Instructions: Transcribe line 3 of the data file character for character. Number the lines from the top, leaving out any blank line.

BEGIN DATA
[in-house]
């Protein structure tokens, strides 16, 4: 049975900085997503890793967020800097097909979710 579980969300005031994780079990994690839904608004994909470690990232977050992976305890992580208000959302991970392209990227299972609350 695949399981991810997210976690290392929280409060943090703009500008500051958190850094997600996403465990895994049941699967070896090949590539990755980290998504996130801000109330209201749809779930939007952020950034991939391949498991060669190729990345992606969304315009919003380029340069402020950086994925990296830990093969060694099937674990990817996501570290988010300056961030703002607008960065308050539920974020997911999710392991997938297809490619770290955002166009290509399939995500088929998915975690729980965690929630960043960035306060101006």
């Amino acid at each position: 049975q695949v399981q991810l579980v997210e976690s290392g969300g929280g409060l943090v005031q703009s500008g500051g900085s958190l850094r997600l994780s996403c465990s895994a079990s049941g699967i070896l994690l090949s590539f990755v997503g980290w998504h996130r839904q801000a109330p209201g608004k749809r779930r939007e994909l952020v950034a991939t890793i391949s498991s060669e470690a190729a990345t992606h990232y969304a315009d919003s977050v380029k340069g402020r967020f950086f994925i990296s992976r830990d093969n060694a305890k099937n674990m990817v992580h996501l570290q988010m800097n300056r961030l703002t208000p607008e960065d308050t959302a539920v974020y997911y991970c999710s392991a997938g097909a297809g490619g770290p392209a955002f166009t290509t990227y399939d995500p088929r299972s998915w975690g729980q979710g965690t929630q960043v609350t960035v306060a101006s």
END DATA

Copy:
């Amino acid at each position: 049975q695949v399981q991810l579980v997210e976690s290392g969300g929280g409060l943090v005031q703009s500008g500051g900085s958190l850094r997600l994780s996403c465990s895994a079990s049941g699967i070896l994690l090949s590539f990755v997503g980290w998504h996130r839904q801000a109330p209201g608004k749809r779930r939007e994909l952020v950034a991939t890793i391949s498991s060669e470690a190729a990345t992606h990232y969304a315009d919003s977050v380029k340069g402020r967020f950086f994925i990296s992976r830990d093969n060694a305890k099937n674990m990817v992580h996501l570290q988010m800097n300056r961030l703002t208000p607008e960065d308050t959302a539920v974020y997911y991970c999710s392991a997938g097909a297809g490619g770290p392209a955002f166009t290509t990227y399939d995500p088929r299972s998915w975690g729980q979710g965690t929630q960043v609350t960035v306060a101006s």